I’d walk through cornfields. I’d walk through patches of poison ivy, unscathed. I’d pick black raspberries in the summer and lilacs in the spring. It was the solitude that I had longed for my whole life, the solitude I wasn’t allowed to have, the solitude I was told was selfish and wrong. No judgment, no barriers on thought or feeling, and no shallow caucus on whether a thought or idea was good.

It would be many, many years before I would really ever learn to make friends who actually like me for who I am, who would also want to spend an afternoon rambling through the forest or a city just farting around as a mutable sign does, and when I found them, I didn’t know what to do with them, so I lost them. 

And now I am accustomed to moving through life without worrying about who will be there on the journey or at the destination. I may actually be more alone now, technically, than I have ever been before, as I am estranged from almost all my family and I have a very tiny support network that probably won’t last my lifetime, and I may never have children and build a network. I don’t go to church. I don’t mingle with other astrologers and woo practitioners. I don’t go to writer’s workshops or bar association events. 

But I don’t necessarily feelalone, just like I didn’t feel alone as a wandering teenage girl, because I had me in all the full splendor of my unedited, unabridged self, and I had the world that would still meet my feet and support me every step I took in whatever direction I went. 

That’s Neptunian, that dissolution of boundaries. Do you remember Christopher Thomas Knight, the hermit in Maine who spent 27 years hiding from people while stealing from their cabins in the middle of the night to support his lifestyle of hiding from people? The guy didn’t even light a fire in the dead of winter (in Maine, over 27 winters) to keep others from finding him, but survived as a leech on the community near him? He’s a Sagittarius; his chart is overwhelmingly mutable, too. I don’t know his birth time and am guessing as to the location, but he has a lot of outer-planet influence, including Saturnian influence:

Yet, look at that retrograde Mercury opposing his Moon. Mercury is communication and connection of the minds, the Moon is emotional and primal connection. 

In an interview that I’m sure Knight now regrets with the ever-tenacious Michael Finkel, he described his sense of self, and it’s so Neptunian: 

“I did examine myself. Solitude did increase my perception. But here’s the tricky thing—when I applied my increased perception to myself, I lost my identity. With no audience, no one to perform for, I was just there…There was no need to define myself; I became irrelevant. The moon was the minute hand, the seasons the hour hand. I didn’t even have a name. I never felt lonely. To put it romantically: I was completely free.” 

That’s purely Neptunian. It’s not Saturnian erosion, nor is it Uranian explosion or Plutonian implosion. It’s pure Neptunian dissolution, and I remember fleeting moments during my long pastoral treks in which the internal dialog and the loop of feedback of voices disappeared, and then it was just me, the wind, the trees, the sky, the birds: this is what mindfulness feels like.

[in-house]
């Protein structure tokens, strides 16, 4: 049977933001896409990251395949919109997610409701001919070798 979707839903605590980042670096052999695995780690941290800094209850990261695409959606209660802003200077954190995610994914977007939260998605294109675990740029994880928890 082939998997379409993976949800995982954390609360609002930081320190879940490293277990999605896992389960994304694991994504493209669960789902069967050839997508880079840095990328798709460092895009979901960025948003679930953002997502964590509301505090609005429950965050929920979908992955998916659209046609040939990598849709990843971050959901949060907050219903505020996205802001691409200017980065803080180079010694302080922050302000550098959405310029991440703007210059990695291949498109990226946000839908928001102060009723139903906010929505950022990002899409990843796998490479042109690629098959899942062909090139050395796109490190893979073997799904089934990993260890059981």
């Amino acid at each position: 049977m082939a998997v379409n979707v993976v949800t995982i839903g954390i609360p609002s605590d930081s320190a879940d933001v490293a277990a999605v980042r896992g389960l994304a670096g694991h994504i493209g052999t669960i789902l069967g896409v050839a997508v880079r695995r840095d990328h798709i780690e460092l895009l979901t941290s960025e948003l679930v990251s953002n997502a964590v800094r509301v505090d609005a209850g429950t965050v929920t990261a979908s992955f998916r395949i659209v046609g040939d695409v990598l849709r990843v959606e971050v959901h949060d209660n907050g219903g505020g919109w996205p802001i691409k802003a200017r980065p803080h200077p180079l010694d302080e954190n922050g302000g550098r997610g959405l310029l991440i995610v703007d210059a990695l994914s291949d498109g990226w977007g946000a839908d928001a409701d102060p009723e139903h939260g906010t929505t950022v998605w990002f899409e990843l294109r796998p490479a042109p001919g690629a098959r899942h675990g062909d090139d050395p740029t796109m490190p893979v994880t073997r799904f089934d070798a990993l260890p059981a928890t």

I’m not a hermit, not in this lifetime. I don’t actually want to be a hermit, and I know this because when I’m alone and wrapped in quiet, I think about people, or people-related things, or things I want from people and things I want to give people. It’s not loneliness, because that implies some sort of longing for something one is not certain they will get — and I can have the time and attention of people. I probably already was a hermit, or an isolated person, in another lifetime. I’m sure I spent many lifetimes locked and hidden away from others by force or by fear or by custom: cloisters, hospitals, isolated homesteads, prisons, ships at sea, cults, leper colonies, whatever: if there is reincarnation, and if I reincarnated, it’s likely that I was a person on the edges of society, observing but not participating. This much I figured from my Draconic and my prenatal epoch chart. 

This lifetime is supposed to be laying a foundation for some sort of family, a brand new one through which I’ll likely incarnate again, because I’m not done here. There’s work to do, and there will be more to do when I leave. 

I know that I don’t want to leave the cycle of samsara, if it exists. I did before, but I don’t now.  LI like my personhood, even if I have struggled in the first half of my life to find people who actually like this person, or to figure out what this person is. I think I will like my subsequent personhoods. I don’t know what they’ll be like, and I can’t prepare for them because they don’t exist yet.

And somewhere amidst all of this — actually, at the center of this, with all other things in its orbit — is my actual career, my profession with a capital P, but I’m not so sure I need to write about this now. That’s a separate struggle and a separate joy. 

Sometimes, I look in the mirror and am amazed that at this age 1) I’m still alive and well, 2) I actually did become a lawyer, 3) I have a job as a lawyer I like, and 4) I look young enough to pass as a young lawyer. I am still young though, right?